Though I am describing a middle ground between old school death metal and Swedish black metal this project is distinctly more focused on death metal than any of Swartadauþuz‘ other undertakings. The first impression provided by ‘Formulas of Rotten Death’ suggested a less melodic approach but I think the drum performances in particular offer a bigger surprise as their almost triggered (or artificial) sound provides a deeper brutality than expected. With so many layers of groaning atmosphere and a hefty rhythm guitar tone the drum sound is almost necessary for cutting through the soaring morass of ‘Reign of the Odious’. It is less rotten and putrid than it is cold and savage, an expression of the ‘desert’ of starvation and frozen death that winter provides. Fans of classic Swedish melodic black/death metal should feel at least a few chilling hints of bands like Vargavinter or ‘Nachthymnen (From The Twilight Kingdom)’-era Abigor here and there (see: “Burning Winds of Purgatory (Mellanspel)”) but nothing so overt that would shift this sound too far outside of the realm of classic Swedish death metal (see: “Reign of the Odious”). These breaks into Swartadauþuz‘ comfort zone provide personality and variety to the record and ultimately the age-old question of sub-genre appropriate style is meaningless when faced with impressive and highly repeatable listening experience.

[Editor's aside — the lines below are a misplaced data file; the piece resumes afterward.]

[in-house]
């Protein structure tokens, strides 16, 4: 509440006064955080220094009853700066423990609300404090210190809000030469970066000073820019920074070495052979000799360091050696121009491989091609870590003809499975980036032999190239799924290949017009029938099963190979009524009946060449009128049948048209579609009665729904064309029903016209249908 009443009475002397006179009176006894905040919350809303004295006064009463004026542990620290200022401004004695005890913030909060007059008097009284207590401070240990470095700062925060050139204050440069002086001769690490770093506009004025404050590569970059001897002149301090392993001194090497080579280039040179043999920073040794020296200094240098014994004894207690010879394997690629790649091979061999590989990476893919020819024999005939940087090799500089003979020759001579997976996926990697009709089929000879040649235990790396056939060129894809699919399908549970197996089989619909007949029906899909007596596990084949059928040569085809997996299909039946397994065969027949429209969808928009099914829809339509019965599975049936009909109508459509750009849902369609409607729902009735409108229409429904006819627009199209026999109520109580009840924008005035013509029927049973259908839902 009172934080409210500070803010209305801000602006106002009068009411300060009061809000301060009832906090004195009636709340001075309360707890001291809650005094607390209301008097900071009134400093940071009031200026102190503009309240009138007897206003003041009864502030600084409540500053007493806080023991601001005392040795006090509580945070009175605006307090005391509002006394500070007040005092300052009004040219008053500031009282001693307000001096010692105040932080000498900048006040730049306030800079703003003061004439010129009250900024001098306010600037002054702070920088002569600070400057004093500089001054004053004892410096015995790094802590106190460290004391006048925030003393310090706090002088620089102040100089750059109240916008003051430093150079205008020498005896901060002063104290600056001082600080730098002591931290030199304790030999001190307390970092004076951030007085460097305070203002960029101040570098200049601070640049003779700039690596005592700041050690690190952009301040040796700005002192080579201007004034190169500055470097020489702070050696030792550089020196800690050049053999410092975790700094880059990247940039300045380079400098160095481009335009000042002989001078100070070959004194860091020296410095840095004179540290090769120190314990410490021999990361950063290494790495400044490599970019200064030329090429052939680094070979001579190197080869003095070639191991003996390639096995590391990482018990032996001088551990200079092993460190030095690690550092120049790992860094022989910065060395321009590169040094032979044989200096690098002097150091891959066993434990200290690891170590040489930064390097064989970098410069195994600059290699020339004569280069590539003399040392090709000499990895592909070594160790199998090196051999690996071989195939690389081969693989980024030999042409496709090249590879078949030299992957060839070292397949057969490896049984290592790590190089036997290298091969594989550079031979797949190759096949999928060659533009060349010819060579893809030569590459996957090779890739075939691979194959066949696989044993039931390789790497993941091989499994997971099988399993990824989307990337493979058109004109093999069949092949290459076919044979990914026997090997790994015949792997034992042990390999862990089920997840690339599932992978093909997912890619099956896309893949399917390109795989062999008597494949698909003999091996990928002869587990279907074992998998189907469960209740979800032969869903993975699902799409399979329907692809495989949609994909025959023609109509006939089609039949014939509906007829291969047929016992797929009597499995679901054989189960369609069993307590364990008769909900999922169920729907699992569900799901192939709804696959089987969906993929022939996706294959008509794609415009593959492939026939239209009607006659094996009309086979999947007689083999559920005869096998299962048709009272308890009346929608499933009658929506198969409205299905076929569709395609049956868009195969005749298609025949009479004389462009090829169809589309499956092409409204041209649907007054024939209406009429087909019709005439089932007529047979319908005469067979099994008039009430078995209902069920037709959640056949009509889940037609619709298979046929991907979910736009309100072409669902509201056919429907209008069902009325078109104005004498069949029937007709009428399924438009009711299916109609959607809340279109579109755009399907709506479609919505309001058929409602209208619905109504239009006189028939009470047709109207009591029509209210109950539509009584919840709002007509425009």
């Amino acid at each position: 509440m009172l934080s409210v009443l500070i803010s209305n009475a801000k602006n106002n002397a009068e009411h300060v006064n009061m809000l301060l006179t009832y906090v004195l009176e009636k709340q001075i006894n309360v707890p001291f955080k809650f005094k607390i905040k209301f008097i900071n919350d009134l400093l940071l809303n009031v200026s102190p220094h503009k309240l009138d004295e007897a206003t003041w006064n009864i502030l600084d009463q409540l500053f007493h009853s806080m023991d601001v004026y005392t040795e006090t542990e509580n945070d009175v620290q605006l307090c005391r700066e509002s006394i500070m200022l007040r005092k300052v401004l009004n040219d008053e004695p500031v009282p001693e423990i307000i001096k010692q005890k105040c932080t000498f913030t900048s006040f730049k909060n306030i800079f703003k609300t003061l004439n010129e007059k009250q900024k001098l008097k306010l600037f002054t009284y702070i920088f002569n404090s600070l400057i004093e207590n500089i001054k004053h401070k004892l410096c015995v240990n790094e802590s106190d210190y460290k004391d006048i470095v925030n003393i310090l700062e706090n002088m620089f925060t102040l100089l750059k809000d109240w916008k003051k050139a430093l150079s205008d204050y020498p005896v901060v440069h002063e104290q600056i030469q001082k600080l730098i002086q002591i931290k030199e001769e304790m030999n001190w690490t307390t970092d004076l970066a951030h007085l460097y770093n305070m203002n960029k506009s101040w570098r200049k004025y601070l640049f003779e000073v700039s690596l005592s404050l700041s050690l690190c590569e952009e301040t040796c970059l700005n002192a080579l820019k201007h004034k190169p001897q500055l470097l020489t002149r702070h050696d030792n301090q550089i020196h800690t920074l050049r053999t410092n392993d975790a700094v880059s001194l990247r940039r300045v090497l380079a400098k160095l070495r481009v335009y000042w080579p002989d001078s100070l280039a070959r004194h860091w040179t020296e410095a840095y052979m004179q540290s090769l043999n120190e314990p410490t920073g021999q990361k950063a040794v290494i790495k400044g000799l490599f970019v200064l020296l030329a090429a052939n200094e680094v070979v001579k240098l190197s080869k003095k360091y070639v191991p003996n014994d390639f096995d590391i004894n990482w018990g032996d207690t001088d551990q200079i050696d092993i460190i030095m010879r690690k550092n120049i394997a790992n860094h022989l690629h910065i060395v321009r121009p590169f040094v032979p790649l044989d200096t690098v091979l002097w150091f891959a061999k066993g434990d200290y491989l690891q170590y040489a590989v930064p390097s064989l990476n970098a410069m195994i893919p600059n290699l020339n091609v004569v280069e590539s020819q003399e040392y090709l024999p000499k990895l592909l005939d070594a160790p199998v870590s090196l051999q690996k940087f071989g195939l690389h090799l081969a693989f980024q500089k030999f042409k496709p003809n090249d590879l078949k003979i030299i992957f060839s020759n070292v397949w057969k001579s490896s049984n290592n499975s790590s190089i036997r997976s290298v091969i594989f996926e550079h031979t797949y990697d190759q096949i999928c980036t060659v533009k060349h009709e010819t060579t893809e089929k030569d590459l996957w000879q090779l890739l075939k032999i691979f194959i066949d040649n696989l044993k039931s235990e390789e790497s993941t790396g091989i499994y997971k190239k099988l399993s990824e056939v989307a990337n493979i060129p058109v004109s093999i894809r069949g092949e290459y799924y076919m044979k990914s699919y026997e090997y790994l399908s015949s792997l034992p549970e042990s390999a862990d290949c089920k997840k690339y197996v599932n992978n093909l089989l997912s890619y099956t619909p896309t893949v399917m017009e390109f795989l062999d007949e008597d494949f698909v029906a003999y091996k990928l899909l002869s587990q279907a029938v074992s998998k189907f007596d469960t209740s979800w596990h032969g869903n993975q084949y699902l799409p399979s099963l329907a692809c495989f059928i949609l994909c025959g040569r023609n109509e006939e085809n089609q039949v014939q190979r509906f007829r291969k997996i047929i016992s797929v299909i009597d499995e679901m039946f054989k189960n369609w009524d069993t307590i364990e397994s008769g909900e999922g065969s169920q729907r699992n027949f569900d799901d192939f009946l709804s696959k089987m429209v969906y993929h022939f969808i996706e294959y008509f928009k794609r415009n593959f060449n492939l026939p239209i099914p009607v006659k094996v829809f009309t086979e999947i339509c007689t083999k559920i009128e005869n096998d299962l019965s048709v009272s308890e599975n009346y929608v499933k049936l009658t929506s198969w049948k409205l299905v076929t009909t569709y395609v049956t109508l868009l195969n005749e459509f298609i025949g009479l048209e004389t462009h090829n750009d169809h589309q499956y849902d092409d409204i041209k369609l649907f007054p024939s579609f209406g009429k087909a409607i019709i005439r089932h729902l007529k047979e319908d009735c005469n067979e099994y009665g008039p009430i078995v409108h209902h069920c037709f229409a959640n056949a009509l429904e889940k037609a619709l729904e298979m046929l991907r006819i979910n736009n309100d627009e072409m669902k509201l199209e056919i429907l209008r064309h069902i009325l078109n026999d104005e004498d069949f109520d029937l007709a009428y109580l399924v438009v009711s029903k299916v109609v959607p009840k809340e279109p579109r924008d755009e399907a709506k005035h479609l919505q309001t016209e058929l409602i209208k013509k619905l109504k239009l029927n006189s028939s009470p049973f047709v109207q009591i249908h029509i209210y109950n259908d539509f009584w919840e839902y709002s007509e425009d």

‘Reign of the Odious’ offers a great cavern of frozen corpses and obsidian pillars to curse the self with. As such Musmahhu arrives as an ignominious force of ruin on his debut, so immaculately realized that it outclasses the wealth of fully staffed similar projects the world over in many aspects. You may find treasure in its atmospherics initially, as did I, but the wandering guitar work that drives and sustains the experience is strong enough to keep me listening beyond immersion within (and appreciation of) the production. I am highly recommending this debut as a full listen rather than a record previewed in pieces as it needs summation and some smaller repetition to reach potential. It will be curio to the passerby and covetous worship of the dark for the obscurantist. Highly recommended and if you must preview, start with the incredible attack of “Slaughter of the Seraphim” and the melodic deification that is “Thirsting For Life’s Terminus”.